Sorting Debris

Another Look at the Modernist Urbanism Experiment

  • Robin V. Hueppe University of Houston
Parole chiave: Modernism, Urbanism, Post-War, Mass Housing, Berlin, Brasilia


Thinking about modernist urbanism as a period in architecture with potential for the future of cities has been outside the canon for several decades. But from a critical viewpoint, the postmodern stance on modernist mass housing continuously failed to dissociate high modernist urbanism as a unified architectural project from its socio-political, economic, and infrastructural context. While the public image of the projects declined, the architectural canon shifted away from modernist urbanism. And although modernist architecture as a whole recovered from the trauma, the urbanist branch became infamous for failing. However, since the birth of total modernism, its architecture has always been about experimentation and failure. One hundred years later and once again—for different reasons—we confront similar needs for affordable, inclusive housing for never-ending streams of migration clashing with the ecological imperative to free up land to regreen our cities affected by global warming. Although different times bring different requirements, the first waves of modernist experiments had already invented the basic tools. A refreshed moment of attention that negotiates the potential of modernist urbanism could fill the gaps and nuance the postmodernist critique. What does all this mean for urbanism today, and what can it learn from modernist urbanism?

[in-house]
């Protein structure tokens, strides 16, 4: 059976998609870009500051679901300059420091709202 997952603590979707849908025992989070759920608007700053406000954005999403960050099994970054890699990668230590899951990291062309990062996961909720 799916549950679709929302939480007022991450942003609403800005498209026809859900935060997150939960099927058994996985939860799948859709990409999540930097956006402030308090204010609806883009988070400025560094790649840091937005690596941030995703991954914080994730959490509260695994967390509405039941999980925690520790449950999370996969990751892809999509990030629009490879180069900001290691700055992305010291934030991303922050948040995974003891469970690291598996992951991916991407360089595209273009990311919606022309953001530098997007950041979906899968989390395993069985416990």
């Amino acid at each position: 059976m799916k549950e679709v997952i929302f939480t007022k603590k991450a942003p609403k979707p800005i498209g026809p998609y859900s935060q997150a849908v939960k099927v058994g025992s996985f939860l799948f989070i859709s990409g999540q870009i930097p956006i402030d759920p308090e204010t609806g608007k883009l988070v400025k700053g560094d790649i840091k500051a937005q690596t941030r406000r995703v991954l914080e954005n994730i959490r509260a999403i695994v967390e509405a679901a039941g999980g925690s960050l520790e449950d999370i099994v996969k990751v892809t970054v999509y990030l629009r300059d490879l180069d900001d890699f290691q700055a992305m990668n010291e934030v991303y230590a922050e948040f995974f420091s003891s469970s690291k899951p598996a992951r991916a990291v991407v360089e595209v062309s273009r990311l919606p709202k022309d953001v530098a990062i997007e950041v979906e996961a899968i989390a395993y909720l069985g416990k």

I dati di download non sono ancora disponibili